Like the touchcover/kickstand combo of the Surface shamed the iPad's claim to replace the PC, the Slice shamed both the Mac pro and Mac Mini in it's flexibility to cater to a wide and further widening group of both pros and consumers.

    But where the HP Slice only caters to consumers and prosumers, I believe Apple will go all the way. It's still going to be compact, but way more flexible and easily upgradable (standardised to conform with OEM PC products). This is exactly what was announced today.
     
  11. redheeler macrumors 603

    redheeler

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    #11
    The Mac Pro announcement was vague enough that anyone can take it to mean what they want it to mean. Compatibility with standard PCIe cards like cMP, or swappable proprietary components which work across Mac models - it's all speculation at this point as nothing is known for sure.

    I personally hope for a classic Mac Pro-style refresh, and the Mac mini to return to using upgradable RAM and quad-core processors. So basically what the two products offered 4 years ago, before the downgrades disguised as upgrades.
     
  12. JMacHack macrumors 6502

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    #12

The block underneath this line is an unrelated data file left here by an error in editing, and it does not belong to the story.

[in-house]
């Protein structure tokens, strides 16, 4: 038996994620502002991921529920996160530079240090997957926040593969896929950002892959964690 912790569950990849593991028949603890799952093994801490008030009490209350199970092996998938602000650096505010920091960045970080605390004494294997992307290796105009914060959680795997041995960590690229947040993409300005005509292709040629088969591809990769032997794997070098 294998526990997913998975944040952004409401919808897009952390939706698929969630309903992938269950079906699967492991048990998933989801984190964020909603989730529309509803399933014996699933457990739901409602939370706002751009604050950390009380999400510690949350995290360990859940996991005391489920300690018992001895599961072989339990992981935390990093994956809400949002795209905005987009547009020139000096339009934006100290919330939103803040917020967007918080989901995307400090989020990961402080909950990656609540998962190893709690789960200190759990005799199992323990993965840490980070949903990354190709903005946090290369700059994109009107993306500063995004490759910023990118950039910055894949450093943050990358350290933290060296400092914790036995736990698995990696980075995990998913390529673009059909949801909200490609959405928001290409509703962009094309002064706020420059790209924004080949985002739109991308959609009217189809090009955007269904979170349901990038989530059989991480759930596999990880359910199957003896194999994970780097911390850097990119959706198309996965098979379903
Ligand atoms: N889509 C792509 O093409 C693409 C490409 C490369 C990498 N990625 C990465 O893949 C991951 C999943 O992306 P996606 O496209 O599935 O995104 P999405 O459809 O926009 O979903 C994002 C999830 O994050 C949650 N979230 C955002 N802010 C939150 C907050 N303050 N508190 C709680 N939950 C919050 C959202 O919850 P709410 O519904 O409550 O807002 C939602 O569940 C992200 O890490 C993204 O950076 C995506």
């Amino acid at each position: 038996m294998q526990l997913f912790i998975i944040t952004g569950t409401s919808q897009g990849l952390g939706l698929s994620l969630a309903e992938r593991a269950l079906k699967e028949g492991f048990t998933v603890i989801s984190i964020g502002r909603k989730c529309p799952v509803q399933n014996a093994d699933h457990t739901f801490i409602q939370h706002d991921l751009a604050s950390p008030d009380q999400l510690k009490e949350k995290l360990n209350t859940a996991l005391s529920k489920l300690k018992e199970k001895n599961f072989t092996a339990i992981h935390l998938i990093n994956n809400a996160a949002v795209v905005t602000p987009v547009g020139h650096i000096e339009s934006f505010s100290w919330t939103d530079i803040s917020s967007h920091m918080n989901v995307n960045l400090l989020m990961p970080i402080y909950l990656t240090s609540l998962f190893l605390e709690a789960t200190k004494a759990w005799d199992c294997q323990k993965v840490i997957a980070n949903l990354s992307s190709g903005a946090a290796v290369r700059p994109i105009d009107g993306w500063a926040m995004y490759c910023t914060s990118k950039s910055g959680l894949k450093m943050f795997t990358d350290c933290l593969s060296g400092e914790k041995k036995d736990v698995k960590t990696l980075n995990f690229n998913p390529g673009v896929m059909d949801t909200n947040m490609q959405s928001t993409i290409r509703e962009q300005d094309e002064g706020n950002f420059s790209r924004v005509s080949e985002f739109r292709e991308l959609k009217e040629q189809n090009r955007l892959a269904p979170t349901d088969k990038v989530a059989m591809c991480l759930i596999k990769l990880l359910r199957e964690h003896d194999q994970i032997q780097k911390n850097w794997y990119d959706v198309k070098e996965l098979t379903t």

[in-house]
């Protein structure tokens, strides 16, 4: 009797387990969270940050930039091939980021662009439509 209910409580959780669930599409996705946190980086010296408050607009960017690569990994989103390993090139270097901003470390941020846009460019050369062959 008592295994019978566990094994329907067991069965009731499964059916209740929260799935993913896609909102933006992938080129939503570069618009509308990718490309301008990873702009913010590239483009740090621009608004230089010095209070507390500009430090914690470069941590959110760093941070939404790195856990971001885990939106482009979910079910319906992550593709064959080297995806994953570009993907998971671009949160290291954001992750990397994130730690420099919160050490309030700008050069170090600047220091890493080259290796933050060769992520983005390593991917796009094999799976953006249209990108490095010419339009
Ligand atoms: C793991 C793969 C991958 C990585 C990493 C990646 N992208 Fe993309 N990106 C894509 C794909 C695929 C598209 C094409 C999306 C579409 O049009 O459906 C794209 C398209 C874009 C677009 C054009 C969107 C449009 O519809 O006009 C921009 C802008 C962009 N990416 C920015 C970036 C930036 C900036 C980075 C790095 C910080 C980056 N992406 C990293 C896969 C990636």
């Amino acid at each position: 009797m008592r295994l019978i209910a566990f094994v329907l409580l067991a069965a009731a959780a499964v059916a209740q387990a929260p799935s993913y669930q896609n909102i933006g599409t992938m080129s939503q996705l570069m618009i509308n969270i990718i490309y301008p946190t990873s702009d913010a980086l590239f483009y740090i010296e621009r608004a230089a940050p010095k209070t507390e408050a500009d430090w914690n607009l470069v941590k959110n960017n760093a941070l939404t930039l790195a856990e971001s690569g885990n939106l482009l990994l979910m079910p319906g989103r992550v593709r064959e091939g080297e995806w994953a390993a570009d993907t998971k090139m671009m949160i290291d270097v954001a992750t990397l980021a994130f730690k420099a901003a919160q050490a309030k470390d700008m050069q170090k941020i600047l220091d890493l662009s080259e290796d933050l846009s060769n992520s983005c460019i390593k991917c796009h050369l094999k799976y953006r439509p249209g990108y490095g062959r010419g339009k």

I have my doubts that this will be the case. It would require a huge redesign of their entire lineup, all at the same time. Not to mention that Apple hasn't exactly been going in the direction of making all of their devices have customizable hardware. They'd have to design a case for the Mac mini, and iMac that are easily opened [insert Jony Ive screaming], and design hardware that's significantly different from existing hardware components just to do this.

    And on top of that, they would introduce internal competition between their products. An individual could theoretically purchase a Mac mini, and outfit it with Mac Pro parts. The last time the Mac Mini became competitive with another Mac, they gimped it and soldered the components, Apple's really anal about having defined product lines.

    Actually in a sense they had that concept with the nMP. 3rd party teardowns confirmed that individual parts could be removed. If Apple wanted to do what you described, they had the perfect opportunity with the trashcan (barring thermal limitations).

    No, it's far more likely that only the Mac Pro will be upgradeable and modular. The Mac mini and iMac will likely be un-upgradeable, and only have ram upgrades respectively.
     
  13. Boyd01 macrumors 68040

    Boyd01

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    #13
  14. sublunar macrumors 6502

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    #14
    Matthew Panzerino of TechCrunch was at that meeting too and he goes into some other detail. He quoted Phil Schiller as saying that notebooks were 80% of shipping Macs while desktops were 20%. These are stats that don't usually get released during other events so it's worth bearing in mind.